A few weeks ago I did a really big food shopping and for some reason as I was unloading the car, I didn't notice that I'd left behind a loaf of French bread that I'd bought. By the time I did remember it, 2 days later, it was rock hard and kind of inedible. Was I sad and sorry? No way Jose, 'cause this gave me a great excuse to try a new bread pudding I'd had my eye on for some time but couldn't really justify whipping up for "no reason". Guys, I'm so glad I forgot about the bread because this bread pudding, in addition to being easy to throw together and sort of eye-catching in a leopard print kind of way, is also drop dead delicious! I'm so excited to share this with all of you!
There was a time years ago when I was on a bread pudding kick and used to make them regularly, so much so, that certain family members begged me to change course and show up with "something normal, like brownies or cookies--something not mushy in a bowl". Therein followed what I like to call the "bread puddingless years". But last year I came upon this Lemon Bread Pudding and it called out to me so much that I decided to buck the bread pudding negativity of my family and serve it for one of our parties. It was a huge hit and thus followed these adorable Individual Cranberry Bread Puddings and this knockout Miraculous Creme Caramel Bread Pudding...which brings us to today and this simple but wonderful dried fruit version.
I think what I love about a good bread pudding is the creaminess of the custard combined with the chewiness of whatever kind of bread you use. They're a great make-ahead addition to any brunch--so easy and so versatile--you can basically flavor them any way you like and make them more or less rich by choosing to go with heavy cream or lower fat milk. This version uses both heavy cream and milk, which makes it a once-in-a while treat, but oh, what a treat it is!
First you cube up the bread and then pour the custard over the cubes, letting the casserole sit for about 30 minutes, so that the stale bread has time to absorb the custard mixture. In the process, you flip the cubes so that every cube has the best chance of being thoroughly moistened. Then, the whole thing gets topped with a sprinkle of sugar.
Once the pudding is done, you pop it under the broiler for a few minutes so that the top gets toasty brown and caramelized! Heaven!
Every bite is full of creamy custard, softened bread, crunchy, sugary top layer bread and the tang of dried cherries or apricots. It's comfort food in a way you've never been quite as comfortable before. Equally good for brunch or as a simple homey dessert. And don't worry, I won't tell if you accidentally on purpose "forget" a loaf of bread in the car and just "have" to make this, so as not to waste anything! Frugality is a virtue, right?!!
Dried Cherry and Apricot Bread Pudding
Serves 8-10 people
Prep Time: 15 minutes (plus about 45 minutes of soaking time for the bread cubes); Bake Time: About 1 hour
1/2 cup dried cherries
1/2 cup water
1/2 cup dried apricots, roughly chopped (you can use more if you like)
1 loaf French bread (about 1 pound), really tough crusts cut away (You can also use challah, brioche or any good country bread)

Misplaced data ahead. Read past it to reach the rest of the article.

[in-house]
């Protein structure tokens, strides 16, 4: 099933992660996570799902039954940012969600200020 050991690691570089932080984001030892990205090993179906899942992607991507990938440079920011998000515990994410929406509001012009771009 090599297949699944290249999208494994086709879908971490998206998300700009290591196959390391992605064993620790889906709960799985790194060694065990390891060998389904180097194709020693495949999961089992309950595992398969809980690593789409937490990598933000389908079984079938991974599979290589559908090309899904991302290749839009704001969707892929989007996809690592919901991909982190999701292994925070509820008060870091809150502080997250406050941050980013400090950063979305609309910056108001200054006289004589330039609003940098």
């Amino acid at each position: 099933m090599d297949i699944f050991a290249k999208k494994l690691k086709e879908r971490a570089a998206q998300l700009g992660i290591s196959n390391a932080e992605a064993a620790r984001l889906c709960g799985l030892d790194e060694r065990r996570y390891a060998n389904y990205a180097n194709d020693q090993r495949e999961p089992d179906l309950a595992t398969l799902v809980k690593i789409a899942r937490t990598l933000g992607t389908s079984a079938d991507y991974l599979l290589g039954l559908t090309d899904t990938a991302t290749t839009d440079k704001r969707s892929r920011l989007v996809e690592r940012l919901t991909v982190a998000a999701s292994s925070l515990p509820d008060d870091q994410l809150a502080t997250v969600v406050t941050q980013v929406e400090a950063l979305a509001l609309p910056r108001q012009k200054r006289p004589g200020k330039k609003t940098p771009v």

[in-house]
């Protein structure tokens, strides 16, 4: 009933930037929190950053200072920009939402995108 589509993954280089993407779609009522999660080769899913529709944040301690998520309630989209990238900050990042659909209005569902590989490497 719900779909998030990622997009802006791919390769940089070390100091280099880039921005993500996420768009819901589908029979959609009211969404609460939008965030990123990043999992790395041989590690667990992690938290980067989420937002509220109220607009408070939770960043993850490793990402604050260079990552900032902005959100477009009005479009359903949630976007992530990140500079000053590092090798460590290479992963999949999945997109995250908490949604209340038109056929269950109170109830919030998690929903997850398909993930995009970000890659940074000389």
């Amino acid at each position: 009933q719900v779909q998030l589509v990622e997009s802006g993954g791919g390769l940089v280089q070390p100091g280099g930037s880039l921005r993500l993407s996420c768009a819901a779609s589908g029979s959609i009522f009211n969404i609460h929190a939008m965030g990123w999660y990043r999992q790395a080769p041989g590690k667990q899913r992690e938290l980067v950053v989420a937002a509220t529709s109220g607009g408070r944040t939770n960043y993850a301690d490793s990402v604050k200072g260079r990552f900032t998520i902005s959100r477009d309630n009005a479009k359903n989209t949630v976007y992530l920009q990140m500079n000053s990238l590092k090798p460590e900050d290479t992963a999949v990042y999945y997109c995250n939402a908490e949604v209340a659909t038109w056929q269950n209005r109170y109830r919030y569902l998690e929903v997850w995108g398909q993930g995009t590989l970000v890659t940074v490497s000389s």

3 large eggs
3/4 cup sugar, plus 1 tablespoon sugar, divided
4 tablespoons unsalted butter, melted and slightly cooled
2 cups milk
2 cups heavy cream (you can use all milk if you like--it'll just be less rich)
1 tablespoon vanilla extract
1/2 teaspoon kosher salt
1/4 teaspoon cinnamon
1. Place the cherries and the water in a small saucepan and bring to a boil. Remove from the heat and cover. Let the cherries sit in the water to plump up for about 10-15 minutes while you prepare the rest of the ingredients.
2. Butter a 9x13-inch glass baking dish very well. Cut the bread into small cubes and place them in the buttered dish. In a large bowl, beat the eggs. Add the sugar and melted butter and whisk well. Add in the milk, cream, vanilla, salt and cinnamon and whisk well again. Add the cherries with the liquid and the apricots and mix together well. Pour the entire mixture over the bread in the baking dish and press down gently with your hands, so that the bread is submerged in the liquid as much as possible. Let the mixture sit for about 30 minutes to allow the bread to soften,
3. Preheat the oven to 350ºF. Turn the bread cubes over so the the drier tops have a chance to soak in the mixture and let sit for another 15-20 minutes. Sprinkle the pudding with the remaining tablespoon of sugar and place the dish in the oven. Bake for 50-60 minutes, until the custard is puffed and set. Turn on the broiler and place the dish close under the broiler for a few minutes, watching it closely, so that the top gets nicely toasted and browned but not burned.
4. Remove the dish from the oven and let sit for 10 minutes. Serve the pudding as is or with a scoop of vanilla ice cream if you're going the dessert route with this.
5. Leftovers can be stored in an airtight container in the refrigerator for 2-3 days and eaten cold or reheated.
Note: Recipe adapted from Wintersweet by Tammy Donroe Inman. I cooked the cherries in water rather than brandy because I didn't have any and I added dried apricots because we love them. Feel free to add whatever dried fruit you like.